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CF and populations

I would like to know why, when we do research on cystic fibrosis, it is very often said that this disease mainly affects Caucasian (European) populations. Outside, I come from Sub-Saharan Africa and my husband is a native of the Maghreb and our child suffers from cystic fibrosis. Likewise, I often see in the CF Cenre patients of African, Maghrebian or Asian origin.
Hence my great astonishment at the announcement of the diagnosis of my baby because when I was told about genetic disease I immediately thought about sickle cell anemia.
Is it because the statistics are based only on patients in Europe and North America, or is there really a genetic predisposition of Caucasians for cystic fibrosis?
I hope my question will not interfere.
Thank you.

Your question is very relevant and has no reason to interfere. The frequency of cystic fibrosis actually varies in the ethnic populations of the globe even though these frequencies are not always known precisely.

The persistence over the centuries of an autosomal recessive genetic diseases, most often leading to an early death in the absence of treatment, is explained by a law of population genetics (Hardy Weinberg's law): a selective advantage of healthy carriers from a single gene mutation of these diseases. This is particularly the case for sickle-cell anemia and cystic fibrosis.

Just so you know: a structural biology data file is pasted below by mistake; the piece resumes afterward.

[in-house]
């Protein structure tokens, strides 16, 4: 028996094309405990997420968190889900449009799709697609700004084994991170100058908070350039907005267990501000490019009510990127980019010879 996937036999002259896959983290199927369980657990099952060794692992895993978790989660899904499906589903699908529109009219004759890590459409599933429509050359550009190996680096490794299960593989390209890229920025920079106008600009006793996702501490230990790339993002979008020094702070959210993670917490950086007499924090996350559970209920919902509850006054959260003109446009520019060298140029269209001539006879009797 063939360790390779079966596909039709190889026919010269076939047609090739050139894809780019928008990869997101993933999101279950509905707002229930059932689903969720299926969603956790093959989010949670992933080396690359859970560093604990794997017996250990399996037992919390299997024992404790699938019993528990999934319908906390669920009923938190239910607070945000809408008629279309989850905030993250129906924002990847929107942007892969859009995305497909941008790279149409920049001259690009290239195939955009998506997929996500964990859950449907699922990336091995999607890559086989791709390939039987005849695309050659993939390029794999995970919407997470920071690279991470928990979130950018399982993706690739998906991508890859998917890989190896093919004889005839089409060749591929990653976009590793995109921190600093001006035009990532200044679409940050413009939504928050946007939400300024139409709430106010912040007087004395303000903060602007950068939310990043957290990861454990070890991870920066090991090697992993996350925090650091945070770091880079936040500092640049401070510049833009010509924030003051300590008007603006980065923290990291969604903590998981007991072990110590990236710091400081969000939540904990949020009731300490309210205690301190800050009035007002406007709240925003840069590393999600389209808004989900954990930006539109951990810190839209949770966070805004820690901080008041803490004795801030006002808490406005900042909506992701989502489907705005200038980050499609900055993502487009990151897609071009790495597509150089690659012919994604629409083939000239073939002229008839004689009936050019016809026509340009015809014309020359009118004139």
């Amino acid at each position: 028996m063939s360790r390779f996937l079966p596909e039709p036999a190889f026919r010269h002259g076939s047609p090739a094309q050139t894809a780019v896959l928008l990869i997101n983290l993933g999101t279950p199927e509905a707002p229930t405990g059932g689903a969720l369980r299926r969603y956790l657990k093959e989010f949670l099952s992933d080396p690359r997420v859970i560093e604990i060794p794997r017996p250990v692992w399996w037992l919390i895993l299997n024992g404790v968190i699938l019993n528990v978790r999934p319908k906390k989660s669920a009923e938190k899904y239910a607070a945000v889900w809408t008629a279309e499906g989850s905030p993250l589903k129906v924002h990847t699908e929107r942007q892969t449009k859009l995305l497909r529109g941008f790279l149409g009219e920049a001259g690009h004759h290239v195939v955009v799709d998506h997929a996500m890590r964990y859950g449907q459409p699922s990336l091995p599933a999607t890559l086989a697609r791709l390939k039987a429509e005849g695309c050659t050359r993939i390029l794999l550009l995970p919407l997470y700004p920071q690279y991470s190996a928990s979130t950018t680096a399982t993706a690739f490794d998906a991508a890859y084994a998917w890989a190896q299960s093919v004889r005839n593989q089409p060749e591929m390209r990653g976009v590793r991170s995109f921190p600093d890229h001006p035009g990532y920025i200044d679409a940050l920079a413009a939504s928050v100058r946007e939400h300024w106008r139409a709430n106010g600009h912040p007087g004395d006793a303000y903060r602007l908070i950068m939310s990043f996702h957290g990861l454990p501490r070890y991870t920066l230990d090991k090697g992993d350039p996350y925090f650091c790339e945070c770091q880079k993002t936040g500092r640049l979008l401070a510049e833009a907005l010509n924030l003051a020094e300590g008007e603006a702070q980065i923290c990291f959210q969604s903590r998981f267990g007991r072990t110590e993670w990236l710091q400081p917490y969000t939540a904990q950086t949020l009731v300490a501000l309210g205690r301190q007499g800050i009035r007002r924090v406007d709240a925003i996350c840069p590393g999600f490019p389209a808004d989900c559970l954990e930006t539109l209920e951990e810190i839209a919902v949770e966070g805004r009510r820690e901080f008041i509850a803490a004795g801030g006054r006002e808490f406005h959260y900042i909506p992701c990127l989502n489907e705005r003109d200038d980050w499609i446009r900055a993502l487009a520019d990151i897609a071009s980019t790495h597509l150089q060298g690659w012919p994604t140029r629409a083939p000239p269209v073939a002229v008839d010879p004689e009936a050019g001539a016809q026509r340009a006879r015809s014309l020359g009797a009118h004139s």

The most frequent occurrence of sickle cell anemia in African populations is thus probably related to the fact that healthy carriers of a mutation of this disease are more resistant to malaria, a particularly frequent and fatal disease in equatorial, tropical and subtropical regions, particularly in Africa. Thus, healthy carriers of a sickle cell mutation have enjoyed a selective advantage over the centuries in areas where malaria is particularly prevalent, leading to an increase in their proportion in the regions concerned and the frequency of couples at risk of transmitting the disease.

If cystic fibrosis is more frequent in Caucasian populations originating in Europe and particularly in Celtic populations, it is because healthy carriers of a mutation of the cystic fibrosis gene have been confronted with conditions showing a selective advantage. Several hypothesis have been advanced, none of which can be proved:
- existence of a greater fertility of the couples of healthy carriers?
- better survival of healthy carriers during the major epidemics of plague and cholera that have been particularly fatal in Europe?
- indeed, the existence of greater resistance to poisoning by heavy metals (lead, copper ...) whose artisanal use was one of the peculiarities of the Celtic populations?

Moreover, the frequency of cystic fibrosis is well known only in the countries where it is diagnosed. It varies according to the population, but the mixing of populations that has existed for several centuries and has increased strongly over several decades tends to attenuate the differences in frequency. The frequency of cystic fibrosis is certainly higher in Afro-American or Afro-European populations than in African populations.

Hope this answer can help.
Best wishes
Gilles RAULT, MD, Roscoff CF Center